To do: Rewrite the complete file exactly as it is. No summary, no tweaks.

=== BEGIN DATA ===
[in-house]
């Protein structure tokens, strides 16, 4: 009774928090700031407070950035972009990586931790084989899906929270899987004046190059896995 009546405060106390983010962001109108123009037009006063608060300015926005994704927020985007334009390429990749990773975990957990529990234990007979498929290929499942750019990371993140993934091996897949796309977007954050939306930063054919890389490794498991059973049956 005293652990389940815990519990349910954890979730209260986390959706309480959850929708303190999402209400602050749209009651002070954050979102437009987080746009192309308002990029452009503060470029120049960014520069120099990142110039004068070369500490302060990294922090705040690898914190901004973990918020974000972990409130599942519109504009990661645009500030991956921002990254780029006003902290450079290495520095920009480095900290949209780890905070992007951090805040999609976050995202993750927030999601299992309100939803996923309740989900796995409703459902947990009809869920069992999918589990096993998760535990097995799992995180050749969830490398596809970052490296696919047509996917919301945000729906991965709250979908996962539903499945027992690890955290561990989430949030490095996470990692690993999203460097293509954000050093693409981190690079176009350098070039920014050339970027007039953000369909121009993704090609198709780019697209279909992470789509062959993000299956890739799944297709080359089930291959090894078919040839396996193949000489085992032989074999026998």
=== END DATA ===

[in-house]
């Protein structure tokens, strides 16, 4: 009774928090700031407070950035972009990586931790084989899906929270899987004046190059896995 009546405060106390983010962001109108123009037009006063608060300015926005994704927020985007334009390429990749990773975990957990529990234990007979498929290929499942750019990371993140993934091996897949796309977007954050939306930063054919890389490794498991059973049956 005293652990389940815990519990349910954890979730209260986390959706309480959850929708303190999402209400602050749209009651002070954050979102437009987080746009192309308002990029452009503060470029120049960014520069120099990142110039004068070369500490302060990294922090705040690898914190901004973990918020974000972990409130599942519109504009990661645009500030991956921002990254780029006003902290450079290495520095920009480095900290949209780890905070992007951090805040999609976050995202993750927030999601299992309100939803996923309740989900796995409703459902947990009809869920069992999918589990096993998760535990097995799992995180050749969830490398596809970052490296696919047509996917919301945000729906991965709250979908996962539903499945027992690890955290561990989430949030490095996470990692690993999203460097293509954000050093693409981190690079176009350098070039920014050339970027007039953000369909121009993704090609198709780019697209279909992470789509062959993000299956890739799944297709080359089930291959090894078919040839396996193949000489085992032989074999026998």